• Giselle

      Lol yeah! Every page is one poem and some are only a few sentences. Someone who can read a regular book in one day could get through this in less than an hour!

  5. Jenea @ Books Live Forever

    I wasn’t aware this was in verse, I guess I’ll have to keep that in mind when I read my copy. I don’t know much about cutting and this certainly sounds like it is a pretty intense read. I’m glad that you enjoyed it for the most part.

  6. Zoe @ The Infinite To-Read Shelf

    The disadvantage of such a short novel, though, is that it lacks the emotional oomph and depth that I usually feel with verse writing. It does touch on an delicate subject matter – cutting as a fad – but it fails to deliver something truly poignant.”

    I felt the same way Giselle. This was an interesting read, but it wasn’t much more than that, you know? It didn’t necessarily blow my mind or destroy my feels like I expected it to, which was disappointing. But, like you said, it was a decent debut nonetheless even if it didn’t particularly blow either of our minds. Thanks for sharing, and, as always, BRILLIANT review! <3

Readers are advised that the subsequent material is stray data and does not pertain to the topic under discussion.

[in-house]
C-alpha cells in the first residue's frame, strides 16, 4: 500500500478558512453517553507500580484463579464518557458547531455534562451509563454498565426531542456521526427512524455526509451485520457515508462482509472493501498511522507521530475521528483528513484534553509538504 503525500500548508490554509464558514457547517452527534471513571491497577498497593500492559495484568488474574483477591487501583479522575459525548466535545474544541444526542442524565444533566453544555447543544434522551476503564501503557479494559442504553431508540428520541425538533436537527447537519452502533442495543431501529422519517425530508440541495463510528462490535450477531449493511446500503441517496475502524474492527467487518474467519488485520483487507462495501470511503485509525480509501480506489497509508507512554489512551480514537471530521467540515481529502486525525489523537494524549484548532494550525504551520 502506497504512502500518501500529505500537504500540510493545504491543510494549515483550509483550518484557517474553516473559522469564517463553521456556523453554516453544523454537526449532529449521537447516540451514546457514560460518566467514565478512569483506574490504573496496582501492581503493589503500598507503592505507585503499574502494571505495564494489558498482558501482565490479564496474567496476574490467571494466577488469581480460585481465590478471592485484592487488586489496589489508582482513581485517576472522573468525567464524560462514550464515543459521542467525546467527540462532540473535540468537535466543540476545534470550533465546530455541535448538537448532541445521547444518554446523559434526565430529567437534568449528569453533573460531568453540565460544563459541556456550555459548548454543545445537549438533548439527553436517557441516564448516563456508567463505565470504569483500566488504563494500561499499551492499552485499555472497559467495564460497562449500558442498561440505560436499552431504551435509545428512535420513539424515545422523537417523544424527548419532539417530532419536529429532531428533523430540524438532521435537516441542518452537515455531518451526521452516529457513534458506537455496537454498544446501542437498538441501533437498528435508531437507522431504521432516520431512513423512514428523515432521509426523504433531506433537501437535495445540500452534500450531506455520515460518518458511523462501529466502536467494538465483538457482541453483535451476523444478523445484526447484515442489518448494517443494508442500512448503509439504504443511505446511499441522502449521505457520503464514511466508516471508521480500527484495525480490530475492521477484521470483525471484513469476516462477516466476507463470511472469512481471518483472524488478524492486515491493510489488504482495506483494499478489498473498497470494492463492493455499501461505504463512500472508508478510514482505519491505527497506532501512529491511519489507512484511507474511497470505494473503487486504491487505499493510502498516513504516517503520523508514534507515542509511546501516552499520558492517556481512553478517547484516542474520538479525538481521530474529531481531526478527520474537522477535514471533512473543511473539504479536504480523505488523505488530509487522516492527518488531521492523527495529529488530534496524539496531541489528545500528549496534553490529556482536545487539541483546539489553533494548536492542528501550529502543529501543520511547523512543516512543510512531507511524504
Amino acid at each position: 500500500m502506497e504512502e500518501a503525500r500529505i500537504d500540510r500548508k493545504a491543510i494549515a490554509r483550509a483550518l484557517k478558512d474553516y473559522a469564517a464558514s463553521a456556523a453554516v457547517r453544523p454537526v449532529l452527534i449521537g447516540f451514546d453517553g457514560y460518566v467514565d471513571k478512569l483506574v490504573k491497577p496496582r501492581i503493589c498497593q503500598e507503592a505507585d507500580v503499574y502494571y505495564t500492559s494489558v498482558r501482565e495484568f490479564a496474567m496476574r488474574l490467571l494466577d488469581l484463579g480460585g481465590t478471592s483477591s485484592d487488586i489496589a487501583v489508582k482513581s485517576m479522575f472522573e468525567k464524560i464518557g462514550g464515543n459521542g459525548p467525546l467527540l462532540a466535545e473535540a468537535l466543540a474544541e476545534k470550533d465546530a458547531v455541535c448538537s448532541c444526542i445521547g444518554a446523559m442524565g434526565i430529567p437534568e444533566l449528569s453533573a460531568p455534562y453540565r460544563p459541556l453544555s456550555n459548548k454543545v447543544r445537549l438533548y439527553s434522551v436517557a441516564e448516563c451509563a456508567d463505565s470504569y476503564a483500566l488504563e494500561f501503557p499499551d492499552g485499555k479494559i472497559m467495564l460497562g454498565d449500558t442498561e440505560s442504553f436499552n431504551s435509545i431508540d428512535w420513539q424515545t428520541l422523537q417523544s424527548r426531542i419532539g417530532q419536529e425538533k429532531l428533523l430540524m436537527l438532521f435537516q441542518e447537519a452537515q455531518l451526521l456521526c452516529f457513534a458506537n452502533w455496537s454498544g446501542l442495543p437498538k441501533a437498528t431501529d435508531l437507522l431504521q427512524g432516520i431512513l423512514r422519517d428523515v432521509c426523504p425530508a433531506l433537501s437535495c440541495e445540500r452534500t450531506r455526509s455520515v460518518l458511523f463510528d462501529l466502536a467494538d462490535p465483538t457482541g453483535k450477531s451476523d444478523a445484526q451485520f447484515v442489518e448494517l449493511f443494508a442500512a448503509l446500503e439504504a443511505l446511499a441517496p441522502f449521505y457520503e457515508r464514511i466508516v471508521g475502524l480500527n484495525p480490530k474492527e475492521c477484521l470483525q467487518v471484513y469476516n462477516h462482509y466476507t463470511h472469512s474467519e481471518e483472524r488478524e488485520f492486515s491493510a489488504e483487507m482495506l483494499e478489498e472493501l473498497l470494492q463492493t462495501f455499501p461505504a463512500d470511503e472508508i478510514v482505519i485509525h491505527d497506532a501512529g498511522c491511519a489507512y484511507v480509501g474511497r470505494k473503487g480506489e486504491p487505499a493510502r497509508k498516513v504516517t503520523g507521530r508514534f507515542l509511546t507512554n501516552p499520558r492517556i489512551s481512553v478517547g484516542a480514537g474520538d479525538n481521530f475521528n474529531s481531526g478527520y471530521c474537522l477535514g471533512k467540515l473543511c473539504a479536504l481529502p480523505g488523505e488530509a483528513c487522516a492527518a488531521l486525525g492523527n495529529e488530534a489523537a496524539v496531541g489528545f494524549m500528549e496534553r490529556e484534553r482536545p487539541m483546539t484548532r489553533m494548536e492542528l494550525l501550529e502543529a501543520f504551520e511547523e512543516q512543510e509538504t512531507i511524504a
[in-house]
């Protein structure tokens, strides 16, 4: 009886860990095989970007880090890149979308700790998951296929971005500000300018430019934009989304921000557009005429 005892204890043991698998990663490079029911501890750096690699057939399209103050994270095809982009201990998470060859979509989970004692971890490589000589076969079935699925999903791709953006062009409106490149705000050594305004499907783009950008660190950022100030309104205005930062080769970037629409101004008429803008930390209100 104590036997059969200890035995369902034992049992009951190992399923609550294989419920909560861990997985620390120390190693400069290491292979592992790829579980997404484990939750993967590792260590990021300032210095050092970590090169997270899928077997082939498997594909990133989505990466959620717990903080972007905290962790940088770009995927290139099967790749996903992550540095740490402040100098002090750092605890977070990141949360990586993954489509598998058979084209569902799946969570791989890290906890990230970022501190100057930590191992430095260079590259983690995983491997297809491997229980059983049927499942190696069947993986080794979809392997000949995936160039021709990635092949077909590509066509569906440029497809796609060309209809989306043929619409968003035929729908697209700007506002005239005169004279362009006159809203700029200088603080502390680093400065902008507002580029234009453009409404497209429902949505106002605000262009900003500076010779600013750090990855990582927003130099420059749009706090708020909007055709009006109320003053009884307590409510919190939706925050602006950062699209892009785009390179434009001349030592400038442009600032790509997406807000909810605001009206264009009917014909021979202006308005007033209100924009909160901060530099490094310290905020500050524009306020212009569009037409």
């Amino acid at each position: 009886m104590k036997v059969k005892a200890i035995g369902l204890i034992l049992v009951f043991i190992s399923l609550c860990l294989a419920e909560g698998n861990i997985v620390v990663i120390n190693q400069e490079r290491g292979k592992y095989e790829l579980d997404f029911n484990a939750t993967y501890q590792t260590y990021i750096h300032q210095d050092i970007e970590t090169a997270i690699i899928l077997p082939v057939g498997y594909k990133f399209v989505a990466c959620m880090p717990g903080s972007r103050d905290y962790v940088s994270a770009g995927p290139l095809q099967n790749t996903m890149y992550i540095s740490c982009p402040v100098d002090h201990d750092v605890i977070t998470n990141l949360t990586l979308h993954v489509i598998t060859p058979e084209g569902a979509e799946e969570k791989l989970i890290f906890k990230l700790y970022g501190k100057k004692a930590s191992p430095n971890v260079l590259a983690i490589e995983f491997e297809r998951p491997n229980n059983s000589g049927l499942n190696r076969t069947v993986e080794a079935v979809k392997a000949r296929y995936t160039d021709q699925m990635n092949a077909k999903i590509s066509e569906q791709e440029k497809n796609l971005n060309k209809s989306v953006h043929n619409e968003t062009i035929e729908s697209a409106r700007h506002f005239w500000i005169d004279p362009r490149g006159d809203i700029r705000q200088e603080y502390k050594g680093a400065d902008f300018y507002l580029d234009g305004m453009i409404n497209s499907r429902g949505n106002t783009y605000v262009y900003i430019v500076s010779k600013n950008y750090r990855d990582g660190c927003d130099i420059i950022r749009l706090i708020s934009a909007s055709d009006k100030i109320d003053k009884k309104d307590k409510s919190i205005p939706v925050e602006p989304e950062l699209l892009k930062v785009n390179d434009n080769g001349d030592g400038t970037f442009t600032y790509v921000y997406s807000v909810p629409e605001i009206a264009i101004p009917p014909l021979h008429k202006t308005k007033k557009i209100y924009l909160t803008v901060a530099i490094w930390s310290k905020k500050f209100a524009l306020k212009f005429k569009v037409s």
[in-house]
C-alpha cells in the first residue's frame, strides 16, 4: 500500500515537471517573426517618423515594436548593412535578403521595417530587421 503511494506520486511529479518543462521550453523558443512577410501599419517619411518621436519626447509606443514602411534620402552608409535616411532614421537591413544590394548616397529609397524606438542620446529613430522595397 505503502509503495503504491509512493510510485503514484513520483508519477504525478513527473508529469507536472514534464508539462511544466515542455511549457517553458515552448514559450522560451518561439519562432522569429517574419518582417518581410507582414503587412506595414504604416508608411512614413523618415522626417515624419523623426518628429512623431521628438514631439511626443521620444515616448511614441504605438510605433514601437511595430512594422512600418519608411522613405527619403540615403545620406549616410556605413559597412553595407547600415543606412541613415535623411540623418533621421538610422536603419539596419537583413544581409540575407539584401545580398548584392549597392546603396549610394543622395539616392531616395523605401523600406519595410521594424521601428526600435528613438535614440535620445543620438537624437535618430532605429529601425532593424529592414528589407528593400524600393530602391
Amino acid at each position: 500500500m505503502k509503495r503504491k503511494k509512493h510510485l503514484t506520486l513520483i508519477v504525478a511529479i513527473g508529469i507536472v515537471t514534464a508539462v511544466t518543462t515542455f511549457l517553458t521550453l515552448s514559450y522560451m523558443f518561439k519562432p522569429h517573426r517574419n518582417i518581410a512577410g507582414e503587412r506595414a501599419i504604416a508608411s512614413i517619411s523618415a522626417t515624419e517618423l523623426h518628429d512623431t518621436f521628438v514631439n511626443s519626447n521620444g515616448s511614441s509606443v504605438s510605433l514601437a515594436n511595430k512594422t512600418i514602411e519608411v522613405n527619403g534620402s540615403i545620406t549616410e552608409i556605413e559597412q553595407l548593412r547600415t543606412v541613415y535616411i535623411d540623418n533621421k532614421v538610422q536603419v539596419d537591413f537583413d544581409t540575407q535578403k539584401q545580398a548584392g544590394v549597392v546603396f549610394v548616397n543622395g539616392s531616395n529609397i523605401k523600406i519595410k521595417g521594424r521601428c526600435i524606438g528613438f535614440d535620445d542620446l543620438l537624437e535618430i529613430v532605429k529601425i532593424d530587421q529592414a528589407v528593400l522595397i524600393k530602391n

7. Pili

    I tend to be annoyed at the adding of romance just for the sake of adding it, but a relatively short book and in verse is really intriguing, so I think I’m adding this one to the wish list!
    Great review, Giselle!

  8. Chyna @ Lite-Rate-Ture

    Hm…Seems interesting enough. But I have a feeling I would probably have the same reaction as you did. 3 expresso drinks aren’t enough to get me excited. Oh how disappointing…I already have a copy of this. I’ll try it when I have the time. 🙂

  9. Lorna

    I don’t think I would enjoy a verse book, actually having trouble even figuring out what it is-is it poetry that doesn’t rhythm? Or verses like a song? Needless to say, I have never read one! Glad you enjoyed parts of it 🙂 Thanks for the good review 🙂

    • Giselle

      The book is told through poems, so each page is a new poem . It sounds really weird but you should give it a try! I recommend Ellen Hopkins – no one does it better!

  10. Ashley

    I love verse books and this one definitely sound interesting. I am hesitant because you said it’s so short that I feel maybe the book wouldn’t go as deep as I would like. Especially on a topic such as cutting.

    I may give it a try though!